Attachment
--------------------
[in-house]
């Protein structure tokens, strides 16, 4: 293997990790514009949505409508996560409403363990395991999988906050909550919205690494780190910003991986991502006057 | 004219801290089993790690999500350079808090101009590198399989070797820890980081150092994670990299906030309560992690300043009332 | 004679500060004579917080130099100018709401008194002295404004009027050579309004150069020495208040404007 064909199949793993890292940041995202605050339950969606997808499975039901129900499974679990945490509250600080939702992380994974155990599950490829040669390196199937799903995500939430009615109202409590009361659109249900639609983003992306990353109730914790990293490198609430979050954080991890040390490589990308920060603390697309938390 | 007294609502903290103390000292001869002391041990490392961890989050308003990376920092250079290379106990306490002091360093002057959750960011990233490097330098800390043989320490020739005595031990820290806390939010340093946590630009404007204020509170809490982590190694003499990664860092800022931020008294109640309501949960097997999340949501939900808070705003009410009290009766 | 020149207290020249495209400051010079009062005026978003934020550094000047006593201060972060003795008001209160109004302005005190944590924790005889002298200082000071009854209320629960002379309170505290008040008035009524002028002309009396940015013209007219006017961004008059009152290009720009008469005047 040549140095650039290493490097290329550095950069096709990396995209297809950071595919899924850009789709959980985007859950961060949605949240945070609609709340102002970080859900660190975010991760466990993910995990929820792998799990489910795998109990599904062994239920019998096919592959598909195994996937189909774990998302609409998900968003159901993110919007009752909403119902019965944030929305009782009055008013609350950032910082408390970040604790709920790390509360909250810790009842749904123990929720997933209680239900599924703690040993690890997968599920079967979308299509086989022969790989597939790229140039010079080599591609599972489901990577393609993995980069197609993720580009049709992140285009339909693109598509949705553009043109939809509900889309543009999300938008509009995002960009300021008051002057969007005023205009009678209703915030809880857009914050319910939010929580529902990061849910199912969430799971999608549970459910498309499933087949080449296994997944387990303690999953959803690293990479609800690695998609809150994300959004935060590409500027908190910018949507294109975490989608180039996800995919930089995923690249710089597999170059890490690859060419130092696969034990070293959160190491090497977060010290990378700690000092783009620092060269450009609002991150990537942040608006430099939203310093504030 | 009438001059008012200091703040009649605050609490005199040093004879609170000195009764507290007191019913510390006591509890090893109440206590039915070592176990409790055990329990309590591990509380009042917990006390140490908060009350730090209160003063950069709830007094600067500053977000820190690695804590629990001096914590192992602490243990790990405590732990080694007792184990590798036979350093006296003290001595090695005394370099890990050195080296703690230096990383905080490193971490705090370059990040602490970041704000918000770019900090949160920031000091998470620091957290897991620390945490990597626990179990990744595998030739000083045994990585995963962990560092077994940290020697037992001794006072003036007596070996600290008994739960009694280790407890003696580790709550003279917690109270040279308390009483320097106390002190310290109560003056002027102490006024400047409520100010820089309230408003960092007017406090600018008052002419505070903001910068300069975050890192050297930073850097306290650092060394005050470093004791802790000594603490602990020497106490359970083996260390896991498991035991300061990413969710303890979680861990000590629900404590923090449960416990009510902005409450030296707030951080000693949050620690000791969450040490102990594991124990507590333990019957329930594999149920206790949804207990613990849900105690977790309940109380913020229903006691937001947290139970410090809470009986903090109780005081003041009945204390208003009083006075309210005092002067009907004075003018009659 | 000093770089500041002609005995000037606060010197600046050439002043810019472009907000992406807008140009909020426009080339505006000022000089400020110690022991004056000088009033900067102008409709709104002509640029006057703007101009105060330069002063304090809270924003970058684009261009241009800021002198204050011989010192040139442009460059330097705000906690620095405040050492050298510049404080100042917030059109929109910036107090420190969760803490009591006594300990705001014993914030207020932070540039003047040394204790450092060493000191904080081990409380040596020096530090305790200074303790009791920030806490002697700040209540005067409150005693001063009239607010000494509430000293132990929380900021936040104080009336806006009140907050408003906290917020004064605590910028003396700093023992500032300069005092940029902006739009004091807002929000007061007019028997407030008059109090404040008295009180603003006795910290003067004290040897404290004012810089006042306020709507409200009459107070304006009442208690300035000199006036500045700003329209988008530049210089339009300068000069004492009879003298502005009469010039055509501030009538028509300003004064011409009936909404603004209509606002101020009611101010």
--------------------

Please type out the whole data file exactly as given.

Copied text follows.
[in-house]
């Protein structure tokens, strides 16, 4: 293997990790514009949505409508996560409403363990395991999988906050909550919205690494780190910003991986991502006057 | 004219801290089993790690999500350079808090101009590198399989070797820890980081150092994670990299906030309560992690300043009332 | 004679500060004579917080130099100018709401008194002295404004009027050579309004150069020495208040404007 064909199949793993890292940041995202605050339950969606997808499975039901129900499974679990945490509250600080939702992380994974155990599950490829040669390196199937799903995500939430009615109202409590009361659109249900639609983003992306990353109730914790990293490198609430979050954080991890040390490589990308920060603390697309938390 | 007294609502903290103390000292001869002391041990490392961890989050308003990376920092250079290379106990306490002091360093002057959750960011990233490097330098800390043989320490020739005595031990820290806390939010340093946590630009404007204020509170809490982590190694003499990664860092800022931020008294109640309501949960097997999340949501939900808070705003009410009290009766 | 020149207290020249495209400051010079009062005026978003934020550094000047006593201060972060003795008001209160109004302005005190944590924790005889002298200082000071009854209320629960002379309170505290008040008035009524002028002309009396940015013209007219006017961004008059009152290009720009008469005047 040549140095650039290493490097290329550095950069096709990396995209297809950071595919899924850009789709959980985007859950961060949605949240945070609609709340102002970080859900660190975010991760466990993910995990929820792998799990489910795998109990599904062994239920019998096919592959598909195994996937189909774990998302609409998900968003159901993110919007009752909403119902019965944030929305009782009055008013609350950032910082408390970040604790709920790390509360909250810790009842749904123990929720997933209680239900599924703690040993690890997968599920079967979308299509086989022969790989597939790229140039010079080599591609599972489901990577393609993995980069197609993720580009049709992140285009339909693109598509949705553009043109939809509900889309543009999300938008509009995002960009300021008051002057969007005023205009009678209703915030809880857009914050319910939010929580529902990061849910199912969430799971999608549970459910498309499933087949080449296994997944387990303690999953959803690293990479609800690695998609809150994300959004935060590409500027908190910018949507294109975490989608180039996800995919930089995923690249710089597999170059890490690859060419130092696969034990070293959160190491090497977060010290990378700690000092783009620092060269450009609002991150990537942040608006430099939203310093504030 | 009438001059008012200091703040009649605050609490005199040093004879609170000195009764507290007191019913510390006591509890090893109440206590039915070592176990409790055990329990309590591990509380009042917990006390140490908060009350730090209160003063950069709830007094600067500053977000820190690695804590629990001096914590192992602490243990790990405590732990080694007792184990590798036979350093006296003290001595090695005394370099890990050195080296703690230096990383905080490193971490705090370059990040602490970041704000918000770019900090949160920031000091998470620091957290897991620390945490990597626990179990990744595998030739000083045994990585995963962990560092077994940290020697037992001794006072003036007596070996600290008994739960009694280790407890003696580790709550003279917690109270040279308390009483320097106390002190310290109560003056002027102490006024400047409520100010820089309230408003960092007017406090600018008052002419505070903001910068300069975050890192050297930073850097306290650092060394005050470093004791802790000594603490602990020497106490359970083996260390896991498991035991300061990413969710303890979680861990000590629900404590923090449960416990009510902005409450030296707030951080000693949050620690000791969450040490102990594991124990507590333990019957329930594999149920206790949804207990613990849900105690977790309940109380913020229903006691937001947290139970410090809470009986903090109780005081003041009945204390208003009083006075309210005092002067009907004075003018009659 | 000093770089500041002609005995000037606060010197600046050439002043810019472009907000992406807008140009909020426009080339505006000022000089400020110690022991004056000088009033900067102008409709709104002509640029006057703007101009105060330069002063304090809270924003970058684009261009241009800021002198204050011989010192040139442009460059330097705000906690620095405040050492050298510049404080100042917030059109929109910036107090420190969760803490009591006594300990705001014993914030207020932070540039003047040394204790450092060493000191904080081990409380040596020096530090305790200074303790009791920030806490002697700040209540005067409150005693001063009239607010000494509430000293132990929380900021936040104080009336806006009140907050408003906290917020004064605590910028003396700093023992500032300069005092940029902006739009004091807002929000007061007019028997407030008059109090404040008295009180603003006795910290003067004290040897404290004012810089006042306020709507409200009459107070304006009442208690300035000199006036500045700003329209988008530049210089339009300068000069004492009879003298502005009469010039055509501030009538028509300003004064011409009936909404603004209509606002101020009611101010």